“The United States and Russia are almost at war in Ukraine, and we can hypothesise plausible scenarios where the United States ends up fighting against Russia in Ukraine. And then we talked about the US China competition and the problems associated with Taiwan. And Taiwan is not the only flashpoint in East Asia, there’s also the South China Sea, the East China Sea, and the Korean peninsula. So you can imagine a war breaking out between the United States and China in East Asia, and a war breaking out in Ukraine involving the United States and Russia, I think more easily than you could imagine a war breaking out during the Cold War in Europe, or in East Asia involving the United States and the Soviet Union.

So I think we live in more dangerous times today than we did during the Cold War, and certainly than we did during the Unipolar Moment. And I think if anything, this situation is only going to get worse.”

I really hope you’re wrong, I say. “I hope I’m wrong too,” he replies.


Freddie Sayers is the Editor-in-Chief & CEO of UnHerd. He was previously Editor-in-Chief of YouGov, and founder of PoliticsHome.

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Claire D
Claire D
1 year ago

Mearsheimmer’s analysis makes sense to me. Good interview, thank you Freddie Sayers.

Rasmus Fogh
Rasmus Fogh
1 year ago
Reply to  Claire D

Answering – as I still cannot comment.

Very interesting and refreshing interview, yes. But I challenge Mearsheimer on one point: Russia did not just want the ‘neutrality’ of Ukraine. They wanted Ukraine to be under Russian political control, even if formally independent, a vassal state in the Russian empire, like Belarus. I think Putin himself said that he did not mind formal independence as long as the country was part of the Russian world. It was the idea of a functional independent Ukrainian state with close ties to the EU – militarily neutral or not – that Russia refused to accept. As one of their propagandists put it on Unherd ‘Get rid of the corrupt pro-western oligarchs, and have Ukraine run by a group of corrupt pro-Russian oligarchs instead. No need for war and suffering at all.’ The size of the Russian invasion force could have been sufficient to achieve that – Zelensky flees the invasion, some friendly oligarch takes over, and the Russian troops are enough to convince people to accept the new regime. Only the Ukrainians insisted on fighting.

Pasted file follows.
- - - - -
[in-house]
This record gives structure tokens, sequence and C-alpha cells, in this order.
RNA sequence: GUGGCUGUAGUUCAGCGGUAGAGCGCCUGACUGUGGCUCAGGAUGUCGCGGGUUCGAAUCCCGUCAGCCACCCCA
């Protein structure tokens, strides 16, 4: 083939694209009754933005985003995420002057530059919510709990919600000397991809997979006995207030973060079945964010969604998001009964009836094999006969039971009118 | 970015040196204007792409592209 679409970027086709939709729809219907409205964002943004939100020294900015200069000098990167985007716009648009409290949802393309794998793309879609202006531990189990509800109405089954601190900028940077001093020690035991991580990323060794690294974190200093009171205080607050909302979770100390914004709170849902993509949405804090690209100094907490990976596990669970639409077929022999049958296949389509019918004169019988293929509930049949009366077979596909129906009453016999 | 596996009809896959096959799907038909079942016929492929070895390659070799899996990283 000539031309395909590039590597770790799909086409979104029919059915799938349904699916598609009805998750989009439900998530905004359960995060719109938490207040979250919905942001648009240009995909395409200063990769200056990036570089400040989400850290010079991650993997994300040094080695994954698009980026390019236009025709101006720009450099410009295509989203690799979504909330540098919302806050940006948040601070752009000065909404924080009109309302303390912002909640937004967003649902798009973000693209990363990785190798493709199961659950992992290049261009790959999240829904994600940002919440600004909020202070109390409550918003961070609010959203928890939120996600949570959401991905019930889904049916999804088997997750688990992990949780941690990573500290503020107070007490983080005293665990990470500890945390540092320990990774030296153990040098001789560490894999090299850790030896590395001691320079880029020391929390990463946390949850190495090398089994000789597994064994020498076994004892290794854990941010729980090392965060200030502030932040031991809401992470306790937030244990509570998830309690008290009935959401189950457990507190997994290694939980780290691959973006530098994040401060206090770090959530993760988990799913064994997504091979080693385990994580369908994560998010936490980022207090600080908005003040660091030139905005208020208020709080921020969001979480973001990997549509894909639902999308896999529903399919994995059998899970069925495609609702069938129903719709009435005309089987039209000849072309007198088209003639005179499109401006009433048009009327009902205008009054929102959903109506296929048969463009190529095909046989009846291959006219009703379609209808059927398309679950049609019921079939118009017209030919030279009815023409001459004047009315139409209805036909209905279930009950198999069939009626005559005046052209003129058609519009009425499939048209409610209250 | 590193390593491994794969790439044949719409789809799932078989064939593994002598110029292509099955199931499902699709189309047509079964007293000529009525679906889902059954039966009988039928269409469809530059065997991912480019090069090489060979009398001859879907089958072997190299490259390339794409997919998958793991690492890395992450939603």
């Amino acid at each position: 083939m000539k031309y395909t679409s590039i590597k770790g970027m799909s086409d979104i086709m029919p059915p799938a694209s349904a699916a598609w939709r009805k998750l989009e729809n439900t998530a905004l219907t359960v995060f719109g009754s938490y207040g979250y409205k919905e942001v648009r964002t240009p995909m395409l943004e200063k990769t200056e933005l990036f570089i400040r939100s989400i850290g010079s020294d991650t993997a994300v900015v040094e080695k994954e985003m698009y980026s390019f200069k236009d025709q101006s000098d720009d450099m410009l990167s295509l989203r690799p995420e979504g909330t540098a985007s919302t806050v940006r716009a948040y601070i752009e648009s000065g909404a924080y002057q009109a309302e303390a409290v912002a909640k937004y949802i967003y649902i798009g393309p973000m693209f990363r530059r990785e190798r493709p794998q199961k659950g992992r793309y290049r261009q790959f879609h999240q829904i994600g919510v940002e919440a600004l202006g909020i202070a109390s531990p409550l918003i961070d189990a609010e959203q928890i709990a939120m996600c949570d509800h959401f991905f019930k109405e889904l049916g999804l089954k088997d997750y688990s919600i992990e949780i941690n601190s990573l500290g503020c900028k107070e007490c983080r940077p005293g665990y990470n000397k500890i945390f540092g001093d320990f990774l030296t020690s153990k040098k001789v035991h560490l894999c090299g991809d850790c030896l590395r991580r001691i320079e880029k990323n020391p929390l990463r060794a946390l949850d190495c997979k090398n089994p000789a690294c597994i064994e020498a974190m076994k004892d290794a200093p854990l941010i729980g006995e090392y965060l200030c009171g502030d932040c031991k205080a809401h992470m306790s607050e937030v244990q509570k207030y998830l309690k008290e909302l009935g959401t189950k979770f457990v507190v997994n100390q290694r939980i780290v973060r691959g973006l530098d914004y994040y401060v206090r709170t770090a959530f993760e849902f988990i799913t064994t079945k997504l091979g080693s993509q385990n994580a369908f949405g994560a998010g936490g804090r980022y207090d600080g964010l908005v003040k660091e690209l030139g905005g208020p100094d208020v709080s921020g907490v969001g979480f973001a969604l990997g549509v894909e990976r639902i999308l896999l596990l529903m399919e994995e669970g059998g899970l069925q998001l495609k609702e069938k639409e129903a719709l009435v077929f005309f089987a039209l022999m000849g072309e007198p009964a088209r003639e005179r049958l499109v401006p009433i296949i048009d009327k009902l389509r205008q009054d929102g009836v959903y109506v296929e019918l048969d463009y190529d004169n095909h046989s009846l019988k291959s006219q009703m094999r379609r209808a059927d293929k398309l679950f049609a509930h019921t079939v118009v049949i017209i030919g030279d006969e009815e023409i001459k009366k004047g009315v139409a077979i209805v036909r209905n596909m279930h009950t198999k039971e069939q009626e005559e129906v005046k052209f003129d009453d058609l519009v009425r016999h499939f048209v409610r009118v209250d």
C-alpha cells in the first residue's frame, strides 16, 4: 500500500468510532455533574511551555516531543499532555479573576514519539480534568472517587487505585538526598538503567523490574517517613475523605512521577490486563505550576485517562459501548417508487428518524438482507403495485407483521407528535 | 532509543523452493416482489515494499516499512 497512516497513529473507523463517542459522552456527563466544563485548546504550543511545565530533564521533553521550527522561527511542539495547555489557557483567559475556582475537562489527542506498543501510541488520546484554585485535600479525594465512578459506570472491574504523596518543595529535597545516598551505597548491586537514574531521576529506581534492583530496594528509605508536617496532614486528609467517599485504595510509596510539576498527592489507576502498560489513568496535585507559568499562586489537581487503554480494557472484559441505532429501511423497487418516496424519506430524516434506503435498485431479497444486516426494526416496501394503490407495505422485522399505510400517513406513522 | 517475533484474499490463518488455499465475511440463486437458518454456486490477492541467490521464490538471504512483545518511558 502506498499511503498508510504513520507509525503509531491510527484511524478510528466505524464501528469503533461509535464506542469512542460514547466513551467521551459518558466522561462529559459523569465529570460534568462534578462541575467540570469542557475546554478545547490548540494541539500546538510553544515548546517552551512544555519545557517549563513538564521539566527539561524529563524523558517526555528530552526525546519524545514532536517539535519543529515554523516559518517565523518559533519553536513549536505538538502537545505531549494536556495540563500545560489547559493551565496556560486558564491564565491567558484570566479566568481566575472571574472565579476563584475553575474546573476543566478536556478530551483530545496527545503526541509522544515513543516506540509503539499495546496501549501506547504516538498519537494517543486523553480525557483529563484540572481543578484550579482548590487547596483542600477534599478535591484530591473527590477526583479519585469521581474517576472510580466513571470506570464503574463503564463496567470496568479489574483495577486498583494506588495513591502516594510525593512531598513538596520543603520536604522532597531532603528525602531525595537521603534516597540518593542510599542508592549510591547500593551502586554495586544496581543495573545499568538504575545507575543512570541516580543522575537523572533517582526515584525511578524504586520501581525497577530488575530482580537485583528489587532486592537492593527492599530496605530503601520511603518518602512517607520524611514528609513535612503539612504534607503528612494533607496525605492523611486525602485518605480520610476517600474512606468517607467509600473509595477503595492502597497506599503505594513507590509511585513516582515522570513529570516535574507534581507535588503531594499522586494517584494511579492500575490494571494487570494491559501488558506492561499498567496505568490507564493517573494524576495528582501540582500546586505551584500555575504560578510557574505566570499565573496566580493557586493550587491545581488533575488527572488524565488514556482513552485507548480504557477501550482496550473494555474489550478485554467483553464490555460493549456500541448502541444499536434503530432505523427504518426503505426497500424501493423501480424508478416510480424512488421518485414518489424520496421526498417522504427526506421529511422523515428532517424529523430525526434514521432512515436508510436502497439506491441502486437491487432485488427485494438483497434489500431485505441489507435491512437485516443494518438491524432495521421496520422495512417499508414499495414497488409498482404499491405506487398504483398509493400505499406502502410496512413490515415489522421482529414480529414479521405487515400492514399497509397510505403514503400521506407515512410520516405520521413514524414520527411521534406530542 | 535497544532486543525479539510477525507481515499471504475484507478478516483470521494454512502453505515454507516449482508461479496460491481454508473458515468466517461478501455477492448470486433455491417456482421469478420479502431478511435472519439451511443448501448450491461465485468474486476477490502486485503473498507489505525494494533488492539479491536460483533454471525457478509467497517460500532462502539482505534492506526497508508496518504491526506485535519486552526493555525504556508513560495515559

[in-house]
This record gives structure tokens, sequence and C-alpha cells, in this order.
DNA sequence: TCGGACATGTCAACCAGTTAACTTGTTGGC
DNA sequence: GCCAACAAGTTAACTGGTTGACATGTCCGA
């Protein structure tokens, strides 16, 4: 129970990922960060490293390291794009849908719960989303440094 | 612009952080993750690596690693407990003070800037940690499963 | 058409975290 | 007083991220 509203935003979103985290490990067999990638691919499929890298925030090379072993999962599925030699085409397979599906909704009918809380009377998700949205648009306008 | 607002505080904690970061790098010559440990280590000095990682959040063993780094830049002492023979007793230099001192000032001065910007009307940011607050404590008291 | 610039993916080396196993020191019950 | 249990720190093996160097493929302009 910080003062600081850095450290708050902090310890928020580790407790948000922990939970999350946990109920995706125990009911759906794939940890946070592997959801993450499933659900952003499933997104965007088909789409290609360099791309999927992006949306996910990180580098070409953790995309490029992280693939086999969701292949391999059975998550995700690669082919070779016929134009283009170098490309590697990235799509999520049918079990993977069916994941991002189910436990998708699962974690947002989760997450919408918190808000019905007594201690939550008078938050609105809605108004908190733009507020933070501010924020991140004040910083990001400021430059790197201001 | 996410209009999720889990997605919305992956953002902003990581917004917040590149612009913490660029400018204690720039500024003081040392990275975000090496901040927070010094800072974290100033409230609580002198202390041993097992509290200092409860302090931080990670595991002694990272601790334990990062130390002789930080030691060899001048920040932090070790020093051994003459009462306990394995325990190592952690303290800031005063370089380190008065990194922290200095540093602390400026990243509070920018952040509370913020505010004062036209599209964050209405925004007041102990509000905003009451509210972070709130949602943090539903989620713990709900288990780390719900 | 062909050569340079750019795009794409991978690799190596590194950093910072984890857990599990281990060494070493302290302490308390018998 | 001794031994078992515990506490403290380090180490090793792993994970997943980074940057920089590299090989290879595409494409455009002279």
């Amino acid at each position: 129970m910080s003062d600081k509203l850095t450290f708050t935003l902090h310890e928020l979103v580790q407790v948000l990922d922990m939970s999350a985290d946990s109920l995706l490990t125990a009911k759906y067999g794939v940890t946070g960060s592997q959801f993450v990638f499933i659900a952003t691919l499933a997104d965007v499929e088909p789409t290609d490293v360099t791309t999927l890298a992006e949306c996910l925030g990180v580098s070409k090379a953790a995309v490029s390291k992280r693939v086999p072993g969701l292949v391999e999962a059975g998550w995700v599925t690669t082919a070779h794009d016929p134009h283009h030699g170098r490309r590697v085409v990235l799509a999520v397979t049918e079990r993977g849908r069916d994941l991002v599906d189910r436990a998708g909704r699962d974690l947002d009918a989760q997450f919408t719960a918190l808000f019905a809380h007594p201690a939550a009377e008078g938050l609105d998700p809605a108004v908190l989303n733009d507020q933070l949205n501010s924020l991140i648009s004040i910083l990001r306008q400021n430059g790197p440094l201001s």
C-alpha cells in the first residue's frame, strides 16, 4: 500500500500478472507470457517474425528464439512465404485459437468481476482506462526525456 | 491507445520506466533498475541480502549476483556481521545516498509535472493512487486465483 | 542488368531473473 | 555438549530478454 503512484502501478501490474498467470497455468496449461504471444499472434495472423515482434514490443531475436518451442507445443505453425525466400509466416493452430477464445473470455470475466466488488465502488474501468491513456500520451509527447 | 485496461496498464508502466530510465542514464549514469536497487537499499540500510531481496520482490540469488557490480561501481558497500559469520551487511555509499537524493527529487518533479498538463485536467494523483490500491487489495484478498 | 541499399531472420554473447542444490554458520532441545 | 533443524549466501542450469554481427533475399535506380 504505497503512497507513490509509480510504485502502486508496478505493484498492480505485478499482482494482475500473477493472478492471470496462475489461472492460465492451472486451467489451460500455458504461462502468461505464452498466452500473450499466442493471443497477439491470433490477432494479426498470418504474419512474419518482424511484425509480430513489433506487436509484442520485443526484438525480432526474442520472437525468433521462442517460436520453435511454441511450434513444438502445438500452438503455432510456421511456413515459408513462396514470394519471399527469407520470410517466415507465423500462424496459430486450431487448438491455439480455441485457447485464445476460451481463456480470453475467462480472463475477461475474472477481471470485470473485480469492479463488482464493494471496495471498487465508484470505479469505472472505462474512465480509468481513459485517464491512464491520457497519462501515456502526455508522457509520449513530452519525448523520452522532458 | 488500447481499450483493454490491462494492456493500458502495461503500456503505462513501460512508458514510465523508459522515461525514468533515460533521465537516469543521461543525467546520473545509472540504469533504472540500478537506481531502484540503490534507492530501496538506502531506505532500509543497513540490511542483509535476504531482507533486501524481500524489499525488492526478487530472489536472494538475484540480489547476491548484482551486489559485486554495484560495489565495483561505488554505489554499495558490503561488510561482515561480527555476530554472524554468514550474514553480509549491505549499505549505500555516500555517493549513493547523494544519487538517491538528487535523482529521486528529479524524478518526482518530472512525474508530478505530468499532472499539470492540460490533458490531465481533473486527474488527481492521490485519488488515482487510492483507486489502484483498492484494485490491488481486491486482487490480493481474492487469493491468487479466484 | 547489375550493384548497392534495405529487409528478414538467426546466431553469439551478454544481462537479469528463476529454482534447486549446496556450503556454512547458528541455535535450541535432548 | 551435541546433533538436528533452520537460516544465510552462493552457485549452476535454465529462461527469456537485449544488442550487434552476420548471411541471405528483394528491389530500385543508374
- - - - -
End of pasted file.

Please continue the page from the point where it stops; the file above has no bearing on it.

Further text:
Claire D
Claire D
1 year ago
Reply to  Rasmus Fogh

I agree with you, there is no doubt in my mind Putin wants Ukraine back under Russian control. It seems to me the history of that area and Russia’s idea about itself makes that inevitable. Even Solzenitzyn was strongly against an independent Ukraine.

Last edited 1 year ago by Claire D
alison rain
alison rain
1 year ago
Reply to  Claire D

there is no evidence to support that claire, in fact everything thats happened over the years suggests the opposite as i point out in my reply above to rasmus

Claire D
Claire D
1 year ago
Reply to  alison rain

You might be right, but remember that politicians, including Putin, are just as likely to change course in life as anyone else. Circumstances change, eg, the Maidan revolution, Biden following Trump into the White House, Zelensky’s promises before his election and his turn around afterwards + Russia has played it’s part for good or ill. Politicians alter course all the time, they have to to survive. Putin’s intentions in 2015 may have been as you say but they were unlikely to remain the same.

Last edited 1 year ago by Claire D
Emily G
Emily G
1 year ago
Reply to  Claire D

You need to know you are trying to understand politicians from the politicians that you know of. It is certain that the politicians you know of cannot represents what politicians are, at least this does not fit for every politicians. Jump outside of the mind box.

Andrew Boughton
Andrew Boughton
1 year ago
Reply to  Emily G

Let’s not have the “mad Kaiser” theory again.

Andrew Boughton
Andrew Boughton
1 year ago
Reply to  Emily G

Let’s not have the “mad Kaiser” theory again.

Emily G
Emily G
1 year ago
Reply to  Claire D

You need to know you are trying to understand politicians from the politicians that you know of. It is certain that the politicians you know of cannot represents what politicians are, at least this does not fit for every politicians. Jump outside of the mind box.

Claire D
Claire D
1 year ago
Reply to  alison rain

You might be right, but remember that politicians, including Putin, are just as likely to change course in life as anyone else. Circumstances change, eg, the Maidan revolution, Biden following Trump into the White House, Zelensky’s promises before his election and his turn around afterwards + Russia has played it’s part for good or ill. Politicians alter course all the time, they have to to survive. Putin’s intentions in 2015 may have been as you say but they were unlikely to remain the same.